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Polecats & Puppies

The eventual winner of the Audrey Turf bridal sweepstakes is Pol-Martin, the gentleman usher to Lady Tub, Squire Tubs mother.   Some editions spell his name as Pol-Marten.  It is explained the he was a basket carrier in the salt-petet mines until Lady Tub removed him to become her servant. His name originally was Marten Polecat. A polecat is a member of the weasel family, known for being smelly, and the term is a known pejorative. If the intent isn’t clear, a pine marten is also a member of the weasel family. The Scottish word for polecat is full-mart, and Lady Tub calls him that at one point when she is exasperated with him. In the play, Lady Tub rehabilitates her servant from his weasel origins and gives him a more proper name, Pol-Martin. She also makes him a gentleman.

The turf family has an usher/servant as well, Hannibal Puppy. He is a clown of the play. The two characters are complementary in a sense, puppy versus polecat, and serve respectively comnon folk versus gentry. Perhaps the implication is that the Pol-Martin is the opposite of a puppy.

In Chapman’s The Gentleman Usher we had a similar complementary relationship between Medice and Bassilio. Bassilio was, like Puppy, a primary clown of the play. The two characters were the ‘favorites’ of the Duke and Vincentio respectively. Bassilio was specified as Vincentio’s usher. That relationship was not explicit between the Duke and Medice, but the complementary opposition to Bassilio and Vincentio implied it. In A Tale of a Tub, Pol-Marten is not Squire Tub’s usher. He serves his mother. But he is a servant in the Squire’s household.  In both play, the authors dance closely to the flame of naming the Shakspere character as the servant/usher of the Vere character but stop slightly short of that arrangement. I think it was highly forbidden territory.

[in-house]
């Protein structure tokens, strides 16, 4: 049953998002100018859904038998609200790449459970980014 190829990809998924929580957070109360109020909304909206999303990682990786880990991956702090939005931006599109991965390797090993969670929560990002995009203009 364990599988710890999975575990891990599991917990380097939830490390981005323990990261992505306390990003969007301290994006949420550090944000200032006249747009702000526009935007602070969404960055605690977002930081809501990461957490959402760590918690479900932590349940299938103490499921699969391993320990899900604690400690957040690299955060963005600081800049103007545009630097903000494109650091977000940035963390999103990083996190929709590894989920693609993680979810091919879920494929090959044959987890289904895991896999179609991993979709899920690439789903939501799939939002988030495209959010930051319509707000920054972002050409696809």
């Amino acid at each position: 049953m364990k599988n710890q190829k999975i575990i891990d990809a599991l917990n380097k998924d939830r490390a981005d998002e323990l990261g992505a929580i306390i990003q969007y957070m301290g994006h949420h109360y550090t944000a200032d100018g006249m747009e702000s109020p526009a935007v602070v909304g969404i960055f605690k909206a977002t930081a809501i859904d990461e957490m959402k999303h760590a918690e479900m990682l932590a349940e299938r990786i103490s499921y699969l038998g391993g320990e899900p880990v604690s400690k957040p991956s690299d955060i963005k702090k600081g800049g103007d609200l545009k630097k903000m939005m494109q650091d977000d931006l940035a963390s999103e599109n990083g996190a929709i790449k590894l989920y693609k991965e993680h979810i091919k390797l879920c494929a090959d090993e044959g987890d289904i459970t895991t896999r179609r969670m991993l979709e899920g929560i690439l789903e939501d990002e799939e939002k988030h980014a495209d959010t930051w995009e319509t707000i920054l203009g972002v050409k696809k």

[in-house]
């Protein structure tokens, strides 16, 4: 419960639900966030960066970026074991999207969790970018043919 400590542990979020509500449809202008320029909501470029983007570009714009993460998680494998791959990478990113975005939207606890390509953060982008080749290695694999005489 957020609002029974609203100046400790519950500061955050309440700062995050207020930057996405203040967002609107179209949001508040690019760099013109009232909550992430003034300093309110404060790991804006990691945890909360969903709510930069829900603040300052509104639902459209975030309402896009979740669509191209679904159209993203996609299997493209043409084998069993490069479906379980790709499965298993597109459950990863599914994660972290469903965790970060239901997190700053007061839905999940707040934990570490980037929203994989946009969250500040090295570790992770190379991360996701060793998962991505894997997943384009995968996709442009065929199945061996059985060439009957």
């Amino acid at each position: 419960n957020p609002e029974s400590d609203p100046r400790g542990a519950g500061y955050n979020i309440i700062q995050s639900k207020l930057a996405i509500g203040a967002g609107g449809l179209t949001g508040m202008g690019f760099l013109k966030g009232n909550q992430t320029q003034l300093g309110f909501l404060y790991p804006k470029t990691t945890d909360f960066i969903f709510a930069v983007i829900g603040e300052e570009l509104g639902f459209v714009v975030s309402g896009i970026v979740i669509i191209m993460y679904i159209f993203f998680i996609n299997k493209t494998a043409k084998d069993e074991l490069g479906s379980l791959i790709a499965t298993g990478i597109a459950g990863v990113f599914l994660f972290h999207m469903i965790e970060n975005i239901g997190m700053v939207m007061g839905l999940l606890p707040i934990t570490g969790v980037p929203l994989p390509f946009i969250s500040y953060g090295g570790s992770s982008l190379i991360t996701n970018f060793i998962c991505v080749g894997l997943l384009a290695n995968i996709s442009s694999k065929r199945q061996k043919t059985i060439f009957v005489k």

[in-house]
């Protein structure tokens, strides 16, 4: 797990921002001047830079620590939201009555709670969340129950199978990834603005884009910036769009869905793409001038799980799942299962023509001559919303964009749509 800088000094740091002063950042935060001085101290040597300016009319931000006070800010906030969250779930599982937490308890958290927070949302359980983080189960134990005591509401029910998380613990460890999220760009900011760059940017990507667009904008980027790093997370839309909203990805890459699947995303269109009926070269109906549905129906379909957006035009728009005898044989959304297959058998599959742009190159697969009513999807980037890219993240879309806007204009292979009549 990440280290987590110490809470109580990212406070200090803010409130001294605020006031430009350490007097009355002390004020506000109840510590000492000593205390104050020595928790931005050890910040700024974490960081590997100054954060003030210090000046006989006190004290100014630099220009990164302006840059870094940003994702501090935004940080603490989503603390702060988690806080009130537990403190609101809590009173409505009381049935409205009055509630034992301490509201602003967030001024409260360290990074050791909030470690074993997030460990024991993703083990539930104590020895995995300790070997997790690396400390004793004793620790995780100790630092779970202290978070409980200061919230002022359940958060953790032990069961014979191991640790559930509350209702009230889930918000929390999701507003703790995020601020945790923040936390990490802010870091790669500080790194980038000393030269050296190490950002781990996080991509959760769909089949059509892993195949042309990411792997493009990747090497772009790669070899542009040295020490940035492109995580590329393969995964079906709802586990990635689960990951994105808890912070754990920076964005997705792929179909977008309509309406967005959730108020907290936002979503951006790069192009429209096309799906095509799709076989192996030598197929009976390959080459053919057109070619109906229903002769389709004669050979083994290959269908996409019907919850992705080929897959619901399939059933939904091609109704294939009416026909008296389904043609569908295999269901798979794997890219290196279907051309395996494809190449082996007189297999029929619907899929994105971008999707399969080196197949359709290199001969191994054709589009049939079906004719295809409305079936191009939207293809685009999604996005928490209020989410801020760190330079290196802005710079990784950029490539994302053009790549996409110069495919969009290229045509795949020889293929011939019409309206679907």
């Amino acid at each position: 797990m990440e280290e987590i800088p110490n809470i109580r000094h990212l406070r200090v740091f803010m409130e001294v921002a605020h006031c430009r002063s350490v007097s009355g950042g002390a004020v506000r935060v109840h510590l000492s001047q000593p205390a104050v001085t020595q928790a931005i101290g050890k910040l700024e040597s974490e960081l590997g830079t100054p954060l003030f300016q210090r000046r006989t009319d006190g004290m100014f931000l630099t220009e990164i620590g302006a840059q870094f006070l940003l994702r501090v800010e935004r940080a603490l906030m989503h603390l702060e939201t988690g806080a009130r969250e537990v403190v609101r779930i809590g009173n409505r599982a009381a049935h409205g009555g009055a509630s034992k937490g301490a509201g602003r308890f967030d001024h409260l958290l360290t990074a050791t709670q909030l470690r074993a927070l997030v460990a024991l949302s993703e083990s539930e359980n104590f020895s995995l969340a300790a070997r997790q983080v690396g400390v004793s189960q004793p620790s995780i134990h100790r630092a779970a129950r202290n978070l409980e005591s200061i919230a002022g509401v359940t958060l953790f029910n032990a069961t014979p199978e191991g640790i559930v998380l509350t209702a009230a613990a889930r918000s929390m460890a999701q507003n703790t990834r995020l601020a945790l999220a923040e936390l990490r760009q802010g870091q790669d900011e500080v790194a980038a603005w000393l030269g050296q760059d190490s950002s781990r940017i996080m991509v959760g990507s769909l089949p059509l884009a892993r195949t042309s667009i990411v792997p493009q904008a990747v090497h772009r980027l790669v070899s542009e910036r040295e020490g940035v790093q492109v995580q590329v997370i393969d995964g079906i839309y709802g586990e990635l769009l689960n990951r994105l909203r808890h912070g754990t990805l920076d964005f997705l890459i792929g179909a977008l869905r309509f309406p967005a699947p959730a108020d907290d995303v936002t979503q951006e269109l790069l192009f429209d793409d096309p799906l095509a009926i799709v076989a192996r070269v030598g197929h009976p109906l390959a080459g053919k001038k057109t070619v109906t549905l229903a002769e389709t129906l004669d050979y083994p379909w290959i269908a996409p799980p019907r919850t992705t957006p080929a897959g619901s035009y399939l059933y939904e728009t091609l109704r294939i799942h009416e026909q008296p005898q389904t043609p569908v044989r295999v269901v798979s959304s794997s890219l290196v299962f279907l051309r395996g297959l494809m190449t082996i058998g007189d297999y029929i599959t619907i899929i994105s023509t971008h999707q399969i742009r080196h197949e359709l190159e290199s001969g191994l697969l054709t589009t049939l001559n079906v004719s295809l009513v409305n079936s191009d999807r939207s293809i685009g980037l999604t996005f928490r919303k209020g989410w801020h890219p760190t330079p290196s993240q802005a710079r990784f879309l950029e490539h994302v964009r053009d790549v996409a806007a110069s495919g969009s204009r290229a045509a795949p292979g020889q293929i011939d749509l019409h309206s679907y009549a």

Pol-Marten shares a number of key similarities as allusions to Shakspere and Mendice. All of them changed their names – Shakspere to Shakespeare, Mendice to Medice and Marten Polecat to Pol-Martin. The hyphen is a nice touch by Jonson! They all are upwardly mobile, Mendice from beggar to lord-wannabe, Pol-Martin from base-born to gentleman. At the end of Usher, Mendice tells us he ‘took the treasure, ‘ while Pol-Martin manages to get the girl. We know what Shakspere ended up with.  I’ll save their respective relationships with older women for a separate post.

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